Canadian Fine Art
November 13 — 18, 2021
Auction begins to close at 7:00 pm ET
KAZUO NAKAMURA, R.C.A.
The Isaacs Gallery, Toronto, ON;
Private Collection, Toronto, ON
By conventional thought, an artist changes “style” when they are done with the last one, yet Kazuo Nakamura did not adhere to stylistic progression. His work from around 1951 through 1960, a period when he was exhibiting with the Toronto-based Painters Eleven, was varied and exploratory. Bodies of his work that shared compositional similarities can be grouped as series, but he worked concurrently in different ways to express two fundamental ideas, the observed and the unseen world. In 1954 he stated, “I think there’s a sort of fundamental universal pattern in all art and nature.” Jerrold Morris, Nakamura’s gallerist in the 1960s commented that his “quest [began with] Greek philosophers for the shifting ground between spirit and matter.”
It is tempting to see Nakamura’s early 1950s paintings such as the widely reproduced "Blue and Green and Forest", both 1953 (The Robert McLaughlin Gallery collection), "Hillside and Landscape", "Hillside-Green" both 1954 (The National Gallery of Canada collection), as moving from representation to abstraction. Yet in the same period, he painted “pure” abstract works (the earliest is 1951); black strokes on a monochromatic-ish ground (but never purely monochromatic) many with an “inner structure” title; geometric graphic “block structure” paintings (which can be related to his sculptures of assembled hydrocal blocks); and white-ish “string” paintings with varying titles but invoking phenomenon such as waves and cycles. By the mid-1960s Nakamura’s guiding principle of uncovering and expressing pattern led him to formulate dimensional and spatial concepts. His mathematical “number structure” works became a key concern in the 1980s, yet Nakamura continued to paint rigorous “pattern landscapes” into the 1980s.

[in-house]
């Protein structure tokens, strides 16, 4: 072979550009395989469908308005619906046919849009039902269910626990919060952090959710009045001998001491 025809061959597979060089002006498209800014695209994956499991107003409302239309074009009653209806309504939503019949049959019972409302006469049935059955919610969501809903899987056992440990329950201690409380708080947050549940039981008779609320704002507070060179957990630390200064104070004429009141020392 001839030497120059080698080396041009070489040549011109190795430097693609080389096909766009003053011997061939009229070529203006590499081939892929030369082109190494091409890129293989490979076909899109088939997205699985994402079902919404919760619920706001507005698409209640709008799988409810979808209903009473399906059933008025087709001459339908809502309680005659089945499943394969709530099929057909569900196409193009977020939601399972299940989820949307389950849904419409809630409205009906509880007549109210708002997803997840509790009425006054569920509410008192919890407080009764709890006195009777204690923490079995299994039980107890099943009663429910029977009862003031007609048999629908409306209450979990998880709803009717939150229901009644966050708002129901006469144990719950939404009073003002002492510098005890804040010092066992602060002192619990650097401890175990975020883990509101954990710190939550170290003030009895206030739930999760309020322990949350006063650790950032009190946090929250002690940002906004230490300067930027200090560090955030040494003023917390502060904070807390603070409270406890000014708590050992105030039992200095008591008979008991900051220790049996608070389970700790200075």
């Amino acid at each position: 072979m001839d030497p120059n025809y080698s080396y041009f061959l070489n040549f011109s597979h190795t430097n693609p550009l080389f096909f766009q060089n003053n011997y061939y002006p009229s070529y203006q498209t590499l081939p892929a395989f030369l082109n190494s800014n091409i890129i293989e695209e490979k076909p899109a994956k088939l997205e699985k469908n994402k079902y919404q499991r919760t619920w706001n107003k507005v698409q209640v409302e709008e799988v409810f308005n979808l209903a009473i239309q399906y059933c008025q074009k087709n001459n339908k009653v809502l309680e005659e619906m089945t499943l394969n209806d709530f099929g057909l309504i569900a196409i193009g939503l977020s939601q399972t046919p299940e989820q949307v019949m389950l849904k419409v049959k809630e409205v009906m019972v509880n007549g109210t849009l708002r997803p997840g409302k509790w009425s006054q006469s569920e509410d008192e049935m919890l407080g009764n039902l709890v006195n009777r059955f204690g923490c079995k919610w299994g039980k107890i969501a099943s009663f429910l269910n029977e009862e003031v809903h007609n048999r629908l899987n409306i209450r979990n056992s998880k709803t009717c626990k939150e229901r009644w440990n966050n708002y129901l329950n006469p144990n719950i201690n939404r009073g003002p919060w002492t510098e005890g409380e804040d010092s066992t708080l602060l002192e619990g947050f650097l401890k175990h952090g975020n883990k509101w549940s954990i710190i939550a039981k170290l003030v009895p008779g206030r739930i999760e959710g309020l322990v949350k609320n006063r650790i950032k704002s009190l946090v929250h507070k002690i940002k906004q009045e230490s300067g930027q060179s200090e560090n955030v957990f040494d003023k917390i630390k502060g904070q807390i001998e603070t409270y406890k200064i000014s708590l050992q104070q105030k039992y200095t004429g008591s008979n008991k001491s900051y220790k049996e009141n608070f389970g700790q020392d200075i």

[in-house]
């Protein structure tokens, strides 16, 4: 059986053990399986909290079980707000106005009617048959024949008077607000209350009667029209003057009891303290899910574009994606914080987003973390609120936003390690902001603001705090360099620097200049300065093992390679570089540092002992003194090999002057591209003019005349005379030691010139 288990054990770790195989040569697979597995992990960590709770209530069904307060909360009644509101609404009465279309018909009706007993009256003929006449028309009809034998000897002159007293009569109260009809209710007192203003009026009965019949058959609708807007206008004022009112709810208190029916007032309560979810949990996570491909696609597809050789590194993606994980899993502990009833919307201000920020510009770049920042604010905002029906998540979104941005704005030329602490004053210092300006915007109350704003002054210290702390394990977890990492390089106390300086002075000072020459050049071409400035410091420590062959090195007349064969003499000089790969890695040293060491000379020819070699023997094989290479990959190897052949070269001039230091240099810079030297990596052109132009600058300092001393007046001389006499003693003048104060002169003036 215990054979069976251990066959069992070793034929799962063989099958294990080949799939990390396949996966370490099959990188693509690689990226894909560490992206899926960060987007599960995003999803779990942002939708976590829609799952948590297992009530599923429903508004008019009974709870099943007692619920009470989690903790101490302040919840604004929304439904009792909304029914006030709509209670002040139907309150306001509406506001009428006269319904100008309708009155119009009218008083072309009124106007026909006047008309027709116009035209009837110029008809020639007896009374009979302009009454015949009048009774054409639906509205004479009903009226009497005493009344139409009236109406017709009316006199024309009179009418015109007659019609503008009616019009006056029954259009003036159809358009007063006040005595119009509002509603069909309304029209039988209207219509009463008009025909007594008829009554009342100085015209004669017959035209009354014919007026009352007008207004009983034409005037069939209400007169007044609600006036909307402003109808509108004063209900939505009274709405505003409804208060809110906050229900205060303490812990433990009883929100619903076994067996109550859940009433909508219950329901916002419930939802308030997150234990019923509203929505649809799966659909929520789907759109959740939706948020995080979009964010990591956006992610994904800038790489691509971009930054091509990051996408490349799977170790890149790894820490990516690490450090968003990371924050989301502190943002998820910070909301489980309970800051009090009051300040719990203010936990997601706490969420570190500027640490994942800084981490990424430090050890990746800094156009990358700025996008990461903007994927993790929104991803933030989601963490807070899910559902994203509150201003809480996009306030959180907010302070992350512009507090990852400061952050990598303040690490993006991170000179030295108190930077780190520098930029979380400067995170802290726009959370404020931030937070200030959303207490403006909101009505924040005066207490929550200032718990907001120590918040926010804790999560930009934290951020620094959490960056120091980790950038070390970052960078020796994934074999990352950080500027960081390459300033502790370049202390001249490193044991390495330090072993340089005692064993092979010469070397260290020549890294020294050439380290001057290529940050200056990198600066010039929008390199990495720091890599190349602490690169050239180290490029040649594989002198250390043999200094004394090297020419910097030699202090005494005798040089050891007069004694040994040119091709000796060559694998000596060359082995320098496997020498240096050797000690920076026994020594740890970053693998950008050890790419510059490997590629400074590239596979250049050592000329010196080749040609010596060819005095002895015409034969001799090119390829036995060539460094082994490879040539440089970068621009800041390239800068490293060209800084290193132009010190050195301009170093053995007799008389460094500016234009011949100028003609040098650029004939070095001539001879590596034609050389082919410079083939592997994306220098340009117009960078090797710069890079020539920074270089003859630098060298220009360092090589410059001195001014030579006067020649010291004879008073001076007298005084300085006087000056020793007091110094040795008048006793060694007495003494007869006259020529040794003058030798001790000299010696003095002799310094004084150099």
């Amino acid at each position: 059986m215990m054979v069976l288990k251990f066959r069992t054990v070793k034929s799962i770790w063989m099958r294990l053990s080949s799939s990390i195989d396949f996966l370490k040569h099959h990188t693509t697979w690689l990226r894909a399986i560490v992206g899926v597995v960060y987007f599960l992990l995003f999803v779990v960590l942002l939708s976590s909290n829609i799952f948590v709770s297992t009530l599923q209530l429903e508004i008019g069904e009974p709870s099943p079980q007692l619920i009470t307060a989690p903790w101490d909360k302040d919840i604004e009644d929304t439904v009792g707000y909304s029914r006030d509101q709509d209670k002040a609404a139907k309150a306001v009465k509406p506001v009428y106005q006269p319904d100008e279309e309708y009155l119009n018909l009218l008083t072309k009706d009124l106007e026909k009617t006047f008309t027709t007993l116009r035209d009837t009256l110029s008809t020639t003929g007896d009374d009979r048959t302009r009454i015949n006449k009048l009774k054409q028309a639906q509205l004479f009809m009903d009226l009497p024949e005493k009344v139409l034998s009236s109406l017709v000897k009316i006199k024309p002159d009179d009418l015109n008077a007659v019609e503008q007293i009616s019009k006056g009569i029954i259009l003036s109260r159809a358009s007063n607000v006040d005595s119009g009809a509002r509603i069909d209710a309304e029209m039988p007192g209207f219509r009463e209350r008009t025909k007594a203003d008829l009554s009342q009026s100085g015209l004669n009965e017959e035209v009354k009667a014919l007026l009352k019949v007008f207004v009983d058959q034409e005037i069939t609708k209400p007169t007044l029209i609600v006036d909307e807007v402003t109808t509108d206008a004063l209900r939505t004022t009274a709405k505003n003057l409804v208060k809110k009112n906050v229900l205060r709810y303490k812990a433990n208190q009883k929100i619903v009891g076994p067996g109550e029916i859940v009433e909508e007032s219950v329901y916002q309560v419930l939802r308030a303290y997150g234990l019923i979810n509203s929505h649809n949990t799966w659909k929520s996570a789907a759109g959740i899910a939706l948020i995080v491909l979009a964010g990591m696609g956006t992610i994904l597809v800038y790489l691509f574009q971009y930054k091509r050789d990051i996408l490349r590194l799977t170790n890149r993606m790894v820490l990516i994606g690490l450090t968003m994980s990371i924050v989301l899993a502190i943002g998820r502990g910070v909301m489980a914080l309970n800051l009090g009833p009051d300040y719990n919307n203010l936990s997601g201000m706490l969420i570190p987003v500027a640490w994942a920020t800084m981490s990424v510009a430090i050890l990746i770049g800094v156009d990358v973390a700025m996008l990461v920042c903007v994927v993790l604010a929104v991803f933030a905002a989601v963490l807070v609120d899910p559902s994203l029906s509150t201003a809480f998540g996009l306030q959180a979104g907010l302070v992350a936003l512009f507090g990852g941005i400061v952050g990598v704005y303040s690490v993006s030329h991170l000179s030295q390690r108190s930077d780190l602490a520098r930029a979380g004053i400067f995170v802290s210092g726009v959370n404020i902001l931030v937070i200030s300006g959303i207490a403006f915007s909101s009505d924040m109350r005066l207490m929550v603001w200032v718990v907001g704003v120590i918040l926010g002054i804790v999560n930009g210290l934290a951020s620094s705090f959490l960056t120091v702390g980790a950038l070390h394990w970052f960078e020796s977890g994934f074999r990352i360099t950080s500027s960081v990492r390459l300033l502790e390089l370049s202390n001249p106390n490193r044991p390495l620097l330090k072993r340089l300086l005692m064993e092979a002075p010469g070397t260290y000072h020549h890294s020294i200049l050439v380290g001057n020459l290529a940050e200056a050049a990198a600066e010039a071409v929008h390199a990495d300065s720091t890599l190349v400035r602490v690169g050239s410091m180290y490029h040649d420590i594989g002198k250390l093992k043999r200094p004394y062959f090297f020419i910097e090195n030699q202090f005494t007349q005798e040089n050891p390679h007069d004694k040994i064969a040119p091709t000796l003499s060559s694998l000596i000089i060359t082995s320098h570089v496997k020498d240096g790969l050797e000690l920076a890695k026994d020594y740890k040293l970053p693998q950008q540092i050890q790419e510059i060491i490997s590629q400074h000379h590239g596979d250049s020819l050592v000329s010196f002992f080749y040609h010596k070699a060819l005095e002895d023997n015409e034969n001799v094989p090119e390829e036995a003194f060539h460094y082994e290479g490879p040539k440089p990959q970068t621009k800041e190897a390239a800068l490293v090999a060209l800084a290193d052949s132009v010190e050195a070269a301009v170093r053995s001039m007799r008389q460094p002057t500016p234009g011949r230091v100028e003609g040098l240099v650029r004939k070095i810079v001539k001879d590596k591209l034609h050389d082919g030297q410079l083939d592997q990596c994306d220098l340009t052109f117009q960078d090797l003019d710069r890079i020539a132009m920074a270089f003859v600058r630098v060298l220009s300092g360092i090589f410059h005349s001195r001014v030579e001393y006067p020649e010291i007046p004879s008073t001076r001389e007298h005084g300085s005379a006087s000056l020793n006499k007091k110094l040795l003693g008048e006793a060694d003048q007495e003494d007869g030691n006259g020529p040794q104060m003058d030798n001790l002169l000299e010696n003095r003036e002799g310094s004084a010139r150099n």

"Green Town" is not associated with a series as such, but is not “transitional.” There is a companion work with a resonant composition, Farm, 1954 (Art Gallery of Ontario collection), a near identical size with the same period framing. Although Farm has “referential” elements —“generic” buildings—the colours and palette knife technique are the same, predominantly vertical with some horizontal wet-on-wet paint passages. The web-like stylized tree forms in Green Town appear in other period works, drawings and paintings such as Fog and Trees, 1955.
Ihor Holubizky is a cultural essayist and art historian, as well as the co-curator of the 2001 Nakamura retrospective at the The Robert McLaughlin Gallery. He received his PhD in art history from the University of Queensland. We thank him for contributing this essay.
 Robert Fulford, “The New World of Pattern,” Mayfair magazine, February 1954, and cited in Roald Nasgaard Abstract Painting in Canada (Douglas & McIntyre, 2008)
 Kazuo Nakamura, the Method of Nature (The Robert McLaughlin Gallery, 2001) p.14
 Nakamura worked his paint with diluted mixtures of turpentine and linseed oil, and the excess wiped off.
 Illustrated in Kazuo Nakamura, A Human Measure (Art Gallery of Ontario, 2004) p.40.
Verso: fragment of an Isaacs Gallery label, Toronto. Below, partially visible is his hand, Nakamura’s Toronto address, 1201 Dufferin St. No exhibition history has been uncovered to date, but it is possible that it was shown at Barry Kenerman’s Gallery of Contemporary Art, Toronto, solo exhibitions in 1956 and 1958.
Very good condition.
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